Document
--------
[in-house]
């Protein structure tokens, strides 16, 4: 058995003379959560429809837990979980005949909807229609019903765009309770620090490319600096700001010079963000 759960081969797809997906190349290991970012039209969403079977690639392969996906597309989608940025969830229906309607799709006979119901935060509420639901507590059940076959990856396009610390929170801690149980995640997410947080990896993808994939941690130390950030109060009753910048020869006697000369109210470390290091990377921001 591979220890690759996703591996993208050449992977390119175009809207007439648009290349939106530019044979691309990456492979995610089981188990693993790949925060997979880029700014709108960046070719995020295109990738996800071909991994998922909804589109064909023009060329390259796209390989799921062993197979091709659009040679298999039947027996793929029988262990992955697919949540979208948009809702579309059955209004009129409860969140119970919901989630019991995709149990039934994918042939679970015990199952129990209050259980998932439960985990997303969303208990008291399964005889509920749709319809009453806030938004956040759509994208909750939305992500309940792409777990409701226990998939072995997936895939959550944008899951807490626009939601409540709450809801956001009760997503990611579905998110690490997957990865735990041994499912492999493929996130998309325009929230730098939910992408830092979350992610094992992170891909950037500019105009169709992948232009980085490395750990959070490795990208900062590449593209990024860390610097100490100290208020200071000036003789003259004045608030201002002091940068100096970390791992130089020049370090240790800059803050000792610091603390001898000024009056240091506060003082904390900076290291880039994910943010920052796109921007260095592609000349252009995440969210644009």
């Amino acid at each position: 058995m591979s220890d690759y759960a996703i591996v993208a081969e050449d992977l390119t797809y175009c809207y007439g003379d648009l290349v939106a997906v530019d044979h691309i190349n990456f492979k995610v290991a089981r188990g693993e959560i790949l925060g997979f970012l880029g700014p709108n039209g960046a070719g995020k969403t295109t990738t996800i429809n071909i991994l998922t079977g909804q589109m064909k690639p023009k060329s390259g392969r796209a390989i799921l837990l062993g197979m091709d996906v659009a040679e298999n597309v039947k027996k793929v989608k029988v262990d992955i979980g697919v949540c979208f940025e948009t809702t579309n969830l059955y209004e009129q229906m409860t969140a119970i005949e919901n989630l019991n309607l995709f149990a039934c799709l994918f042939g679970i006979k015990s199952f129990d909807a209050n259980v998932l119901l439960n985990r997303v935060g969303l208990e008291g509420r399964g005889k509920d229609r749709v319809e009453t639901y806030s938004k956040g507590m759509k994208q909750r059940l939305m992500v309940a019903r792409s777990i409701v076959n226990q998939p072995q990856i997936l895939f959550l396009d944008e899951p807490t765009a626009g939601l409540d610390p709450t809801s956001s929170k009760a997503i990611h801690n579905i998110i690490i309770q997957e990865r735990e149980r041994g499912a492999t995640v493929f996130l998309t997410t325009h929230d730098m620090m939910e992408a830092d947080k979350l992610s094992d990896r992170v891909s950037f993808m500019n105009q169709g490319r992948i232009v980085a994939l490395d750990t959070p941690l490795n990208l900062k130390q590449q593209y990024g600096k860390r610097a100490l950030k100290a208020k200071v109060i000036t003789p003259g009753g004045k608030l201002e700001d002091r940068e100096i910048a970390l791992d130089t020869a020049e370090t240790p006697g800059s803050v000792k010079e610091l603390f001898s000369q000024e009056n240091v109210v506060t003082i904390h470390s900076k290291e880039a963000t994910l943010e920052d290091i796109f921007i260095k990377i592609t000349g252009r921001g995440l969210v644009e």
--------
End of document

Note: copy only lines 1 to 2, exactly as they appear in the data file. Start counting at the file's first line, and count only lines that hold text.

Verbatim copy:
[in-house]
């Protein structure tokens, strides 16, 4: 058995003379959560429809837990979980005949909807229609019903765009309770620090490319600096700001010079963000 759960081969797809997906190349290991970012039209969403079977690639392969996906597309989608940025969830229906309607799709006979119901935060509420639901507590059940076959990856396009610390929170801690149980995640997410947080990896993808994939941690130390950030109060009753910048020869006697000369109210470390290091990377921001 591979220890690759996703591996993208050449992977390119175009809207007439648009290349939106530019044979691309990456492979995610089981188990693993790949925060997979880029700014709108960046070719995020295109990738996800071909991994998922909804589109064909023009060329390259796209390989799921062993197979091709659009040679298999039947027996793929029988262990992955697919949540979208948009809702579309059955209004009129409860969140119970919901989630019991995709149990039934994918042939679970015990199952129990209050259980998932439960985990997303969303208990008291399964005889509920749709319809009453806030938004956040759509994208909750939305992500309940792409777990409701226990998939072995997936895939959550944008899951807490626009939601409540709450809801956001009760997503990611579905998110690490997957990865735990041994499912492999493929996130998309325009929230730098939910992408830092979350992610094992992170891909950037500019105009169709992948232009980085490395750990959070490795990208900062590449593209990024860390610097100490100290208020200071000036003789003259004045608030201002002091940068100096970390791992130089020049370090240790800059803050000792610091603390001898000024009056240091506060003082904390900076290291880039994910943010920052796109921007260095592609000349252009995440969210644009």